For the study of binary mixtures, Kirkwood-Frohlich theory must be applied while considering hydrogen bond contribution or dipole-dipole interactions 24. Therefore, to get an insight of associating effects on molecules of mixtures an effective Kirkwood correlation factor geff is necessary. This can be calculated by using modified Kirkwood-Frohlich equation 25 as-  Where, f1 and f2 are weight fractions of compounds 1 and 2.  If geff is unity, it implies that no interaction is taking place. Deviation of geff from unity shows net change in dipole ordering of constituents of the mixtures due to hydrogen or any other complex formation inside mixtures. That is the variation of ‘geff’ with concentration reflects upon dipole alignment indicating nature of the association of multimerization. In case of Urea+DMF binary mixtures, results obtained for geff are given in table 2. Values of geff less than unity indicate anti-parallel alignments of dipoles and greater than unity indicates parallel alignment of dipoles in the mixture.

The variation observed for all mixtures at all temperatures are from anti-parallel to parallel reorientation of electrical dipoles. This confirms the presence of intermolecular interaction amongst molecules of binary mixtures. The observed trend suggests that as urea weight fraction increases in the mixtures, heterogeneous interaction occurs between molecules of different constituents to form multimers 26. Conclusion:The dielectric study for binary mixtures containing Urea and DMF for molecular association was carried out successfully. Static dielectric constant, dielectric relaxation time and Kirkwood correlation factor have been analyzed. Studies were carried out with various weight fractions and at four different temperatures (10, 20, 30 and 40°C) using the Time domain Reflectometric technique. Derived parameters have been interpreted in terms of molecular interactions among molecular species of the binary mixture. Values of dielectric constant and relaxation time were observed to be increasing with increase in weight fraction of Urea in all the mixtures.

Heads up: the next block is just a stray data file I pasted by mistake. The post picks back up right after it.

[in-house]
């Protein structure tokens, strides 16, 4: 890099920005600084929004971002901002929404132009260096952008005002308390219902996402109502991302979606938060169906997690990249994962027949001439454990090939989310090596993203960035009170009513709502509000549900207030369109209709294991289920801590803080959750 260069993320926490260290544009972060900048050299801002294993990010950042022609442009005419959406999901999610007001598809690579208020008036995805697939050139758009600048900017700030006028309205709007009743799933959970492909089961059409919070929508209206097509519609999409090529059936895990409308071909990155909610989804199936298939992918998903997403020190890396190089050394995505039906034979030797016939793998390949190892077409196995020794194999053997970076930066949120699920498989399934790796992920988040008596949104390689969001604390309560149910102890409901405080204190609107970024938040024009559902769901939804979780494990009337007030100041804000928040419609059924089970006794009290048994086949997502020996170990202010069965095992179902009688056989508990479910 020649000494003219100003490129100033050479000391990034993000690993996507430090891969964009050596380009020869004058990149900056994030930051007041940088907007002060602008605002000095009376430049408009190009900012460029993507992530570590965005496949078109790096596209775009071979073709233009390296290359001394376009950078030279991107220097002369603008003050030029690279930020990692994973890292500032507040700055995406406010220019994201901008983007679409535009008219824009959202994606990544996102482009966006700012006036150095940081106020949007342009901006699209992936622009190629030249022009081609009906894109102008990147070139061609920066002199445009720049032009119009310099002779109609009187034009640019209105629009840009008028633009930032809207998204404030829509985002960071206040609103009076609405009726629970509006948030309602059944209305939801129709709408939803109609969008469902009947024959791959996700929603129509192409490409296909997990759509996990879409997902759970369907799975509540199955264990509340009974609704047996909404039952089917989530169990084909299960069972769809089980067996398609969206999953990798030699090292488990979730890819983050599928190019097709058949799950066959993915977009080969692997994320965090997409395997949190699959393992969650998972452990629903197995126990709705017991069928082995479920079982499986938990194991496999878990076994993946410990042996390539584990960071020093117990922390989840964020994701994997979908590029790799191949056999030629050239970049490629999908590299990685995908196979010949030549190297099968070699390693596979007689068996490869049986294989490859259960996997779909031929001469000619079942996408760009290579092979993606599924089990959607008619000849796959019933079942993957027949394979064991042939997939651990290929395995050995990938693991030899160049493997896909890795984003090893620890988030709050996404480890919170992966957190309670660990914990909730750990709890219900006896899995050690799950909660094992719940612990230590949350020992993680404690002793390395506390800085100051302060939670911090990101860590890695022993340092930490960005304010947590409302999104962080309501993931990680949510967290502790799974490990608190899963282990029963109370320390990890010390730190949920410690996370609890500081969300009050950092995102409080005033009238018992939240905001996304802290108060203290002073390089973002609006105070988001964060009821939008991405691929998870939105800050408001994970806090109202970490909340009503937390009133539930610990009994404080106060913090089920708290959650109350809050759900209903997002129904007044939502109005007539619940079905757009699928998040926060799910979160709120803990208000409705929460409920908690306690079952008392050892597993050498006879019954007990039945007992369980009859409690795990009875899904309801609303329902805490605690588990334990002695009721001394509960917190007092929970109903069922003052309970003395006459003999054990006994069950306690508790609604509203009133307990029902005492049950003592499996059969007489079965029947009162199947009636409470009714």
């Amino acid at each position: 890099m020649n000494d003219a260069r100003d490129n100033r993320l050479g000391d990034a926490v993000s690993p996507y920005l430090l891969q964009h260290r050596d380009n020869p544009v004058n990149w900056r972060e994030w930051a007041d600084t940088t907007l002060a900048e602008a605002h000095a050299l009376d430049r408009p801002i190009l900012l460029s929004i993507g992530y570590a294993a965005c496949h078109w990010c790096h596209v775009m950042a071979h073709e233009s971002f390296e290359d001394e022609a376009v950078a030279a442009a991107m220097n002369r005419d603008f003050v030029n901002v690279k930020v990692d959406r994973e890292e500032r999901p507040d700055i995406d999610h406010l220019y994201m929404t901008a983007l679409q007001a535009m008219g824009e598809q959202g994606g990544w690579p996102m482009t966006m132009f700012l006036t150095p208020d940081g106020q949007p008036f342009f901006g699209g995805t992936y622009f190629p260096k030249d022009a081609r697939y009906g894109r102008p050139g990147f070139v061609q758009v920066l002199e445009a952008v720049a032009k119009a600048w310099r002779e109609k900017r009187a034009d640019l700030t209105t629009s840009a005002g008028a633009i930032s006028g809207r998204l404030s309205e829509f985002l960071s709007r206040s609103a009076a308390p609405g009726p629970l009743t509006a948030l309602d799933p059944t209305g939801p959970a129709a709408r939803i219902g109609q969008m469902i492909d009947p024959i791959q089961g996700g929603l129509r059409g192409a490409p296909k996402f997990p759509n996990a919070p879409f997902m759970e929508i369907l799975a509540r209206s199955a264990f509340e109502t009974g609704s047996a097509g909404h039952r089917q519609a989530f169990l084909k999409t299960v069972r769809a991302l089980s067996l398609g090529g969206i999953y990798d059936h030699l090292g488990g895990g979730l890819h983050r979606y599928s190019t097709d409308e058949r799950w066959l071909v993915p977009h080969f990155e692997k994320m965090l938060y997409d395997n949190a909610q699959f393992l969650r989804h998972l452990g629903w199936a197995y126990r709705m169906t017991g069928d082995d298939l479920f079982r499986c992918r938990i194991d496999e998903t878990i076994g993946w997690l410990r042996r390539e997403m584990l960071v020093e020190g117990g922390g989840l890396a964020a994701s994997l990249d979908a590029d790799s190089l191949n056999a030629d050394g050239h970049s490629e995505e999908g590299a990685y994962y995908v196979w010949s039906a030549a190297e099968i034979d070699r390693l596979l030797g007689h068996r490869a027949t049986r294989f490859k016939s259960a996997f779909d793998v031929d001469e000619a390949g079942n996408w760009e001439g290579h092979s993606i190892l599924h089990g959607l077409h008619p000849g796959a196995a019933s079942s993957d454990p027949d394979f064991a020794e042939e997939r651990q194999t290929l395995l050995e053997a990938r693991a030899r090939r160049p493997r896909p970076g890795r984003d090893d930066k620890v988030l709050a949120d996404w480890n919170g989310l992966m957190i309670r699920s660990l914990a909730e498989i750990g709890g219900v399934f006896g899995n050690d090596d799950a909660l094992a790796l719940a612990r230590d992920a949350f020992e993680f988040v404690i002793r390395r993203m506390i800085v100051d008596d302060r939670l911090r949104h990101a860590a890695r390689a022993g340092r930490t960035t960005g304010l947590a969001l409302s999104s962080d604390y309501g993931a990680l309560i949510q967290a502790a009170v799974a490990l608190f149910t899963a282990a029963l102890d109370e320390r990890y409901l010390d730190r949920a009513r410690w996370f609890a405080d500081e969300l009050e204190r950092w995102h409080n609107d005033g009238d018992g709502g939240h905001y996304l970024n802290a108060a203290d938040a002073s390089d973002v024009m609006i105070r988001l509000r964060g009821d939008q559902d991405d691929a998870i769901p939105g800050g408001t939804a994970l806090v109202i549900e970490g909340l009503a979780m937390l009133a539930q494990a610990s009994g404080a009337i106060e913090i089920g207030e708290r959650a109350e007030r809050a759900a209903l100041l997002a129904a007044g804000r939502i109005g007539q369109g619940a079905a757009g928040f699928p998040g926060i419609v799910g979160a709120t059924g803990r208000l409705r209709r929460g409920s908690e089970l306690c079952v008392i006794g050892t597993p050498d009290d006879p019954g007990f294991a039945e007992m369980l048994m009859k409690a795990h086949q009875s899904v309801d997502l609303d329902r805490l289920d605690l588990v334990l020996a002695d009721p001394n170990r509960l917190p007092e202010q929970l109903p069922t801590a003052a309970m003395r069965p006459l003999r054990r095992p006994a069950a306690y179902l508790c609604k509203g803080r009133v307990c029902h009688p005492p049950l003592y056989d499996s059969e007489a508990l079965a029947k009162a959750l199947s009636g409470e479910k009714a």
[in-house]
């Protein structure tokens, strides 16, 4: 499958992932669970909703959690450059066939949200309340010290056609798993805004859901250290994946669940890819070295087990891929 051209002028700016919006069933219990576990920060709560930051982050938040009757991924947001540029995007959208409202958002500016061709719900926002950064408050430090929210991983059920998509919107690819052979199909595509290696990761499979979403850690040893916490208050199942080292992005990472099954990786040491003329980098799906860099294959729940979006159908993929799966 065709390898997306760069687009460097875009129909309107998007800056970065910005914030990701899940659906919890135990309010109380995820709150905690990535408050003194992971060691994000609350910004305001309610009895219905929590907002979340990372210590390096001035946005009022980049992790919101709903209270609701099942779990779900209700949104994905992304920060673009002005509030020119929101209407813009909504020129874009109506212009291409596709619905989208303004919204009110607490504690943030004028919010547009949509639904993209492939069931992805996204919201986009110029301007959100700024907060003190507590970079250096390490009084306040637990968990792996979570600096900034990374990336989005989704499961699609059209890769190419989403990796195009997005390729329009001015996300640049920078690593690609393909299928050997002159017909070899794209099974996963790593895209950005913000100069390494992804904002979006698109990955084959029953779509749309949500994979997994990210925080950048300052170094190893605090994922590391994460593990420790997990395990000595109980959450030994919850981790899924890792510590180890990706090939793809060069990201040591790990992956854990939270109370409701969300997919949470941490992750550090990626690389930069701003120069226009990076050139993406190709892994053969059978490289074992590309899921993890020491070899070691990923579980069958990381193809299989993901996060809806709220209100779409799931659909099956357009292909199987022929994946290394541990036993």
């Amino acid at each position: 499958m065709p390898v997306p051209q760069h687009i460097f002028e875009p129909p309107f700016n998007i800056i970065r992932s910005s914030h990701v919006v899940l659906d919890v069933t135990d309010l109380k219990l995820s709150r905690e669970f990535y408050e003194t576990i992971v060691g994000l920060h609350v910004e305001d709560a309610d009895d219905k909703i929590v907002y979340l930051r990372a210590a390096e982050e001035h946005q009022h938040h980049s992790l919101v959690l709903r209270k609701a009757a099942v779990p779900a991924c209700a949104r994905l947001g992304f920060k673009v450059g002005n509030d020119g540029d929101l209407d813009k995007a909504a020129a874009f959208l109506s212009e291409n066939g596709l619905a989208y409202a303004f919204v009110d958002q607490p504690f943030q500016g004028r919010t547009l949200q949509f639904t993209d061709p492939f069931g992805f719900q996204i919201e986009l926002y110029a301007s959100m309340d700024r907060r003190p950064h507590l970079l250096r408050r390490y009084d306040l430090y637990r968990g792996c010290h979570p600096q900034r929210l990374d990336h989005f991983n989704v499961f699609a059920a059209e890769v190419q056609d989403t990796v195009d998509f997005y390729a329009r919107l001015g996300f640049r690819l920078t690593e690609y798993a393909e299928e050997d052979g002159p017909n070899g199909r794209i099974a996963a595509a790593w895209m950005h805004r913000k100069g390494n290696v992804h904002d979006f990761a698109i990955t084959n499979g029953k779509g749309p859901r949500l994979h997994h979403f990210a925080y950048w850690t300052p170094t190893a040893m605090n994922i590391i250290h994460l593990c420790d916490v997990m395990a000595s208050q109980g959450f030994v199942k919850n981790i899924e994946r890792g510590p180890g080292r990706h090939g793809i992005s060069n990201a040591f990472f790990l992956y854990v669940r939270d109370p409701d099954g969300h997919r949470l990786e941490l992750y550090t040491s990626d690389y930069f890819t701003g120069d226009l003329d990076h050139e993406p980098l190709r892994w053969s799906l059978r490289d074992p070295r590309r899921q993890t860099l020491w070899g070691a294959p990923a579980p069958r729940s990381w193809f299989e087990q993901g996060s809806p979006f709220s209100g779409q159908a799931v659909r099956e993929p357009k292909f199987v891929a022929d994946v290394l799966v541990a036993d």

This can be attributed to the possibility of the increase in hydrogen bonding in mixture due to an addition of (-CONH) groups. Deviation of effective Kirkwood correlation factor (geff) from less than to greater than unity indicates changes in dipole orientation and hence confirms solute-solvent interaction. The dipoles get aligned such that effective dipole becomes larger as compared to pure liquid.

This confirms the presence of interaction amongst molecules of binary mixtures, a possibility of hydrogen bonding and multimerization. Acknowledgement:One of the authors, Mr. H.N. Thorat, is thankful to UGC, New Delhi for Rajiv Gandhi National Fellowship.